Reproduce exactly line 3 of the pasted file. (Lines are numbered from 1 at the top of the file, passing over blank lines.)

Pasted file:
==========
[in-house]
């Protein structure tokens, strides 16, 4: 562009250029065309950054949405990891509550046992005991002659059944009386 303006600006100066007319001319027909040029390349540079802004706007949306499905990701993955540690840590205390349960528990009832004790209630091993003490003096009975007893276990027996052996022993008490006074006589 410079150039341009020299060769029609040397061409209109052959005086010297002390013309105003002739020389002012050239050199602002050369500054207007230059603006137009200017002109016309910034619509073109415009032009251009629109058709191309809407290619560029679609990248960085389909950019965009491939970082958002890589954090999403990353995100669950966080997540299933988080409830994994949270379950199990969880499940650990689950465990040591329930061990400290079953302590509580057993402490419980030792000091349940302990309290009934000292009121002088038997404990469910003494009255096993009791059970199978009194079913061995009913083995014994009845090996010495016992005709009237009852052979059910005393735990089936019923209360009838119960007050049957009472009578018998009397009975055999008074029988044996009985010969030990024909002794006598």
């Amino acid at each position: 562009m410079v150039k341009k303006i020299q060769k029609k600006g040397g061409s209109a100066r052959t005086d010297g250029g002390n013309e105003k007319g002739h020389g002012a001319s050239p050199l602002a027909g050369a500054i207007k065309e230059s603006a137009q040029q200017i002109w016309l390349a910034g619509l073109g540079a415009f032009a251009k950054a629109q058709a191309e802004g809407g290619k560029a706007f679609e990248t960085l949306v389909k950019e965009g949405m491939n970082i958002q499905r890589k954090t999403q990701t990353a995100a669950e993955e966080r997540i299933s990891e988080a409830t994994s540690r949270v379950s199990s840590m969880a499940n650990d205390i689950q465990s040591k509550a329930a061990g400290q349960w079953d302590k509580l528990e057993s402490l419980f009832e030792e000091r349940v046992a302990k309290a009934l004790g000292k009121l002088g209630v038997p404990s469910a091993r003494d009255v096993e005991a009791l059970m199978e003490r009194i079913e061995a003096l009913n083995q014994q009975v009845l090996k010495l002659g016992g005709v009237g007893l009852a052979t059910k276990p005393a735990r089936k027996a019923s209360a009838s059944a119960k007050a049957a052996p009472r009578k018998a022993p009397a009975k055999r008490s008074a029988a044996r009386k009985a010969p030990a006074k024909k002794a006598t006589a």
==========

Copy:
């Amino acid at each position: 562009m410079v150039k341009k303006i020299q060769k029609k600006g040397g061409s209109a100066r052959t005086d010297g250029g002390n013309e105003k007319g002739h020389g002012a001319s050239p050199l602002a027909g050369a500054i207007k065309e230059s603006a137009q040029q200017i002109w016309l390349a910034g619509l073109g540079a415009f032009a251009k950054a629109q058709a191309e802004g809407g290619k560029a706007f679609e990248t960085l949306v389909k950019e965009g949405m491939n970082i958002q499905r890589k954090t999403q990701t990353a995100a669950e993955e966080r997540i299933s990891e988080a409830t994994s540690r949270v379950s199990s840590m969880a499940n650990d205390i689950q465990s040591k509550a329930a061990g400290q349960w079953d302590k509580l528990e057993s402490l419980f009832e030792e000091r349940v046992a302990k309290a009934l004790g000292k009121l002088g209630v038997p404990s469910a091993r003494d009255v096993e005991a009791l059970m199978e003490r009194i079913e061995a003096l009913n083995q014994q009975v009845l090996k010495l002659g016992g005709v009237g007893l009852a052979t059910k276990p005393a735990r089936k027996a019923s209360a009838s059944a119960k007050a049957a052996p009472r009578k018998a022993p009397a009975k055999r008490s008074a029988a044996r009386k009985a010969p030990a006074k024909k002794a006598t006589a």